• Two examples of what this debt crackdown means is practice is the report that China’s Finance Ministry has forbidden state-owned financial companies from providing any sort of funding for local governments, other than the purchase of their bonds. The second is the decision to halt government funded projects, approved since January 2017, in Xinjiang, over concerns of debt accumulation.
  • On environmental issues, Xi termed them as decisive to Chinese people’s judgment of the success of building a moderately prosperous society. To stress that point, he along with Politburo Standing Committee members and VP Wang Qishan participated in a tree-planting event in Beijing.
  • On poverty alleviation, Xi warned that authorities should stick to the current standards and should not make arbitrary decisions to raise or lower the standards. China aims to eradicate absolute poverty by 2020, with some 30.46 million people estimated to be living in absolute poverty by the end of 2017. However, as the Politburo recently pointed out, the poverty reduction effort is plagued by problems such as failure in policy implementation and mismanagement of poverty relief funds, as well as misconduct such as “formality for formality’s sake, bureaucratism, and falsification.”
  1. India’s Balancing Act

Amidst all the talk of a reset, Indian Union Minister of State(MoS) Culture Mahesh Sharma and BJP General Secretary Ram Madhav attended the Thank You India event organised by the Tibetan government in exile. Madhav, however, was keen to emphasize the “spiritual” nature of India’s ties with Tibet as opposed to the political, stressing that India adheres to the one-China policy. Interestingly, there was no reference to the event in editorials or official statements in China.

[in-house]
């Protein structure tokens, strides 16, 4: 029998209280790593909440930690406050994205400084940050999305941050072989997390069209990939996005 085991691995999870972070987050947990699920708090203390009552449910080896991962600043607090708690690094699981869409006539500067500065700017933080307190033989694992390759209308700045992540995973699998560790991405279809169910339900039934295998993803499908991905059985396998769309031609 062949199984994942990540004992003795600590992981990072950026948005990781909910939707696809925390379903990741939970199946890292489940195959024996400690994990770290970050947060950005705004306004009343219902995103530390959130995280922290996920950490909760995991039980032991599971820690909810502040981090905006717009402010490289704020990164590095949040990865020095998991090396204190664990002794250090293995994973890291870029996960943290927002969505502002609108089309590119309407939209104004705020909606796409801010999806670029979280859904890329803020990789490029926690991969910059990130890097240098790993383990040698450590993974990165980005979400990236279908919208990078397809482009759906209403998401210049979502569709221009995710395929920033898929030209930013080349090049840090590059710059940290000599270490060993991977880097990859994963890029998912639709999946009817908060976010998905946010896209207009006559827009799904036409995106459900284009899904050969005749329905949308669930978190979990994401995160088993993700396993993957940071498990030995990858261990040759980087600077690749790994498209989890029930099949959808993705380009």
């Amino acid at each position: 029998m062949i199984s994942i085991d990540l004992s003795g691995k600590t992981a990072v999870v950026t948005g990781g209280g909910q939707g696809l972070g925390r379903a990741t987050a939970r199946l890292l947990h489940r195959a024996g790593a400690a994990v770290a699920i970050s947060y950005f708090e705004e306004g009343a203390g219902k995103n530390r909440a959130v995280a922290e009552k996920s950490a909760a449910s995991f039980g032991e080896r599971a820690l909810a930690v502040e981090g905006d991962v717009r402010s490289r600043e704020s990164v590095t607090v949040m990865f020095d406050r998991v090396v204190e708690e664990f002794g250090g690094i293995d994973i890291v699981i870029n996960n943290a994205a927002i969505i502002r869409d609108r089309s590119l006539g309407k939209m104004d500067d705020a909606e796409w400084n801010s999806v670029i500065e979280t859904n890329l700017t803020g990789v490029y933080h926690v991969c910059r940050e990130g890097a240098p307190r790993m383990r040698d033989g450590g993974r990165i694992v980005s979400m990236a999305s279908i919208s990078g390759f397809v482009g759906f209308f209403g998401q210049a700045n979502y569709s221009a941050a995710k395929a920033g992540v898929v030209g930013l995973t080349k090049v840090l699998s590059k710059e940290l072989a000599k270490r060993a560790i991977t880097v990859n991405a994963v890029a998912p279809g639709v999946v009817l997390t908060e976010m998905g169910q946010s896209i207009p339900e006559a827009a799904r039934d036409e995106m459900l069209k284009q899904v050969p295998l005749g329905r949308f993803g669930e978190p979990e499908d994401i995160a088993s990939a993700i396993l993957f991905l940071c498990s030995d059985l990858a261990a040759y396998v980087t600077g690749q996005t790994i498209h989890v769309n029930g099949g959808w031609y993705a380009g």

Meanwhile, PTI reported this week that the Indian army is strengthening its presence on the tri-junction with Myanmar and China near Tibet. The report says that the tri-junction, located around 50 km from Walong, the easternmost town of India near the Tibet region, is extremely important for India to help it maintain its dominance in the nearby mountain passes and other areas. The vigil is perhaps part of an overall sense that with the onset of summer, there is likely to be an intensification of PLA “muscle flexing” along at least half of the 23 “disputed and sensitive areas” identified on the Line of Actual Control, stretching from eastern Ladakh to Arunachal Pradesh. Meanwhile, the Indian Defence Ministry has reportedly identified four strategic rail lines along the India-China border, with final location surveys still pending.

This is underway as Defense Minister Nirmala Sitharaman met with her Chinese counterpart Wei Fenghe in Moscow, ahead of a trip to Beijing. Also unlike 2016, India has invited China to participate in the upcoming Defence Expo 2018, which will be held in Chennai starting April 11. In addition, while India is deepening cooperation with Japan and the US on connectivity and security, reports also suggest that New Delhi’s line on BRI is likely to soften. Responding to such reports, the MEA issued a statement, which doesn’t quite entirely refute the claims made in the media.

Interesting pieces to read on the emerging Sino-Indian bilateral dynamic: